Archives for January 2018

Historic Lack of Inventory… It’s getting serious, folks

How to describe this ridiculous market?
On the first day of 2018, there were a total of 510 properties of any type for sale in Summit County. 182 of these were land, 304 were residences. 88 residences were priced under $700,000 and nothing priced less than $225,000 was for sale at all.
There was a six month supply of residences priced over $1 million and 3.5 weeks’ supply under $700,000. Residences priced over $1 million took an average 148 days to sell. Those on the market averaged 234 days since listed.
Residences priced under $1 million took 44 days to sell and those on the market had been offered for 120 days. Clearly the market had slowed by the end of the year.
So the market has been over-supplied with expensive homes and severely under supplied with lower priced ones.
This lack of inventory in the most sought-after segment of the market is largely responsible for the third flat year of sales in 2017.A total of 2250 properties sold in 2017, 6.8% more than the year before and only 3 percent higher than in 2015. There has been a net gain of less than 2 percent over the past three years in the total number of properties sold.
The average sale price jumped by 15 percent, however, to $650,500 – a new record by far for Summit County. The median price was $505,000, a substantial disconnect from the average and atypical for our market where median and average prices are usually very close.
Clearly all prices increased, but the high-end dragged the whole market skyward. The $million plus market now accounts for 14.5 percent of residential sales, up from about ten percent last year. As construction costs continue to increase, and because nearly all new construction is in high-end single family homes, the average price for a single family home is now well over $1.1 million.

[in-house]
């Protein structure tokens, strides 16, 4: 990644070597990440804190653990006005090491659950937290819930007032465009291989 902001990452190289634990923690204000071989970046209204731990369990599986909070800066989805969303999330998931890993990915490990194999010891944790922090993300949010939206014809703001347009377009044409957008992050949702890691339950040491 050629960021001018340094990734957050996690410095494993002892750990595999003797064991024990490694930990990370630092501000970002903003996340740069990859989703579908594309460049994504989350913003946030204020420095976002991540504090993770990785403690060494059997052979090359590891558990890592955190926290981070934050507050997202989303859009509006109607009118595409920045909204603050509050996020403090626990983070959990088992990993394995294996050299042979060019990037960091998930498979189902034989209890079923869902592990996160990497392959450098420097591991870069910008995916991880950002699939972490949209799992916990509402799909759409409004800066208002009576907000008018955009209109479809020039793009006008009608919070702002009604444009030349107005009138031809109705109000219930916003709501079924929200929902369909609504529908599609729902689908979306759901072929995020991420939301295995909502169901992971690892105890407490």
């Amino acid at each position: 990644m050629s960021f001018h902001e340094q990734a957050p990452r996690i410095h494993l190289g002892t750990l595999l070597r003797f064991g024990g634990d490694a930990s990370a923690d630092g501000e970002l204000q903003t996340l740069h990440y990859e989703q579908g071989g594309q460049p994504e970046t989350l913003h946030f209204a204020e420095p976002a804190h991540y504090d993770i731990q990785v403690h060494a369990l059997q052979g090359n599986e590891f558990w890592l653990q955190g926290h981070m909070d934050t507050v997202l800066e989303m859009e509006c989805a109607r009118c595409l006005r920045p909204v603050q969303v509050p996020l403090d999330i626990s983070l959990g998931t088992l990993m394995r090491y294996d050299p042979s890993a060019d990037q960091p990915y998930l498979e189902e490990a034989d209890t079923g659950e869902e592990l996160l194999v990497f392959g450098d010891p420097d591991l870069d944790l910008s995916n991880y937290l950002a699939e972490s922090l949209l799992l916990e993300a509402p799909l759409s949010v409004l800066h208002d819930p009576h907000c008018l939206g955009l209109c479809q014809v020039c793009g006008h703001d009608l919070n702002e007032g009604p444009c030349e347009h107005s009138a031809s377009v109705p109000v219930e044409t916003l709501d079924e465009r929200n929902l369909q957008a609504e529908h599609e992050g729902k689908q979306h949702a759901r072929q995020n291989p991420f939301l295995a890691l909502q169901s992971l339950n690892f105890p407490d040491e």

While prices have recovered and surpassed the previous historic high in 2009, sales volume has not recovered from the Depression of 2010. It’s running about 33 percent below the all-time high of about 3000 properties sold in both 2005 and 2006.
The number of listings in July, when the inventory peaks every year, has declined for the past five years. The all-time high for listed properties was about 3000 in July of 2010. In 2017 it was 904. At this rate, there will be fewer than 800 properties of all types for sale next July.And chances are good that a third of those listed will still be land. Despite the lack of existing residences for sale, land has not kept pace with the total market. In fact the average price for 182 sales of vacant land fell to $327,300 in 2017, a decline of 4.5 percent.
This is partly because all the easy to build on lots in Summit County are gone. It is also because the homes built on these $300,000 plus lots will need to be worth about four times the lot price, or $1.3 million, when completed and there are many existing homes to choose from in this price range. And million+ range represents only 14 percent of the whole market. So about a year’s supply of land remains on the market year after year.
Market conditions like this have never before existed in the 32 years I’ve been in business. Anyone thinking of selling a residence should grab the prices this market will bring while they can.
Everything changes with time and usually before you think it will. And then it’s usually too late.

 

 

 

Short Term Rental Paranoia: There’s no conspiracy to steal local housing, folks

You know, I’ve been a Realtor in Summit County since 1985. I’ve rarely seen anyone or any group “snap up” housing for short term rental, as described in a recent Summit Daily News article about worker housing shortages. There are no evil, shadowy groups lurking out there, waiting to snatch housing from the workers.
A few million-dollar homes in Breckenridge have been bought by groups who hire a resident housekeeper and use the place for kind of an upscale hostel for European guests who are used to staying in zimmers in Switzerland. And I’m not even sure any of them are still operating.

The Grinch Who Snatched All the Local Housing.. and Other Fables

This continual outcry about how short term rentals are taking housing away from locals is just nonsense.